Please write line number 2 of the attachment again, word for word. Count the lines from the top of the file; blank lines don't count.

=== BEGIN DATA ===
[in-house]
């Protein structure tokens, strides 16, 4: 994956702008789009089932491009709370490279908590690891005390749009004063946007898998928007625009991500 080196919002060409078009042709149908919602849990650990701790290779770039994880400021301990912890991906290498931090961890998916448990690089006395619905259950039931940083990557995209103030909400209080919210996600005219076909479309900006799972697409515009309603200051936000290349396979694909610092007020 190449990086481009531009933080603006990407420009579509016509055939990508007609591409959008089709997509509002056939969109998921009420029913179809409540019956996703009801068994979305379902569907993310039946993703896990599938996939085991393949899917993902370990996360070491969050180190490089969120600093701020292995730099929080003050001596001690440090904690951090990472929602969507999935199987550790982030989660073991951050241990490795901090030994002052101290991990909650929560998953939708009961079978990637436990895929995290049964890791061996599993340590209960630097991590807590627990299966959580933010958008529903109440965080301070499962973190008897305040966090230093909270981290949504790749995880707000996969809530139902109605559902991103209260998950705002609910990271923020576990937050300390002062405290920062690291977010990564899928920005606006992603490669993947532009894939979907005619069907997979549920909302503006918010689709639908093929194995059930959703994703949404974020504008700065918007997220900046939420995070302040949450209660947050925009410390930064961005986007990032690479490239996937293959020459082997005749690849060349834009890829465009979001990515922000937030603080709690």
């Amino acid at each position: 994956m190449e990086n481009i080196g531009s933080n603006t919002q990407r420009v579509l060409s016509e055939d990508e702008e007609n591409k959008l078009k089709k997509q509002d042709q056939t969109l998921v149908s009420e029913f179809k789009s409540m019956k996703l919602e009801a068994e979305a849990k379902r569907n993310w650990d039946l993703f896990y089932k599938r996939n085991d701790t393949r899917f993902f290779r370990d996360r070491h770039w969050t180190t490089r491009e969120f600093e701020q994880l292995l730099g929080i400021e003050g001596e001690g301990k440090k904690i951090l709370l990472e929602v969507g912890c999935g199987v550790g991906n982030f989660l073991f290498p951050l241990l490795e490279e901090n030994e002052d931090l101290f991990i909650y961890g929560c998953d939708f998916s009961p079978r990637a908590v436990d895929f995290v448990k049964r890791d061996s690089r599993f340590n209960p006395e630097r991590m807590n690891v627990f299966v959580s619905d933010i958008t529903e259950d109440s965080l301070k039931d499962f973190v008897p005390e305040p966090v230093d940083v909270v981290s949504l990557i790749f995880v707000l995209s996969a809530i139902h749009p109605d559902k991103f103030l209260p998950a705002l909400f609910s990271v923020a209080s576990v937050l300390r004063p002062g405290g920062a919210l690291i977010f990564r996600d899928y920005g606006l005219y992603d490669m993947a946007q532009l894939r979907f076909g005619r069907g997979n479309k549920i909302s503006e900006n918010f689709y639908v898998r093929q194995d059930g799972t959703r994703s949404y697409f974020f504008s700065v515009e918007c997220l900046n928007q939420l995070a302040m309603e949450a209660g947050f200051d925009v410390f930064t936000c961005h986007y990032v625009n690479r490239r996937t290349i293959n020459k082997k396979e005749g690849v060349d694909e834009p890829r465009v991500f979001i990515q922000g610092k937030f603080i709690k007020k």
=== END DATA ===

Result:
């Protein structure tokens, strides 16, 4: 994956702008789009089932491009709370490279908590690891005390749009004063946007898998928007625009991500 080196919002060409078009042709149908919602849990650990701790290779770039994880400021301990912890991906290498931090961890998916448990690089006395619905259950039931940083990557995209103030909400209080919210996600005219076909479309900006799972697409515009309603200051936000290349396979694909610092007020 190449990086481009531009933080603006990407420009579509016509055939990508007609591409959008089709997509509002056939969109998921009420029913179809409540019956996703009801068994979305379902569907993310039946993703896990599938996939085991393949899917993902370990996360070491969050180190490089969120600093701020292995730099929080003050001596001690440090904690951090990472929602969507999935199987550790982030989660073991951050241990490795901090030994002052101290991990909650929560998953939708009961079978990637436990895929995290049964890791061996599993340590209960630097991590807590627990299966959580933010958008529903109440965080301070499962973190008897305040966090230093909270981290949504790749995880707000996969809530139902109605559902991103209260998950705002609910990271923020576990937050300390002062405290920062690291977010990564899928920005606006992603490669993947532009894939979907005619069907997979549920909302503006918010689709639908093929194995059930959703994703949404974020504008700065918007997220900046939420995070302040949450209660947050925009410390930064961005986007990032690479490239996937293959020459082997005749690849060349834009890829465009979001990515922000937030603080709690």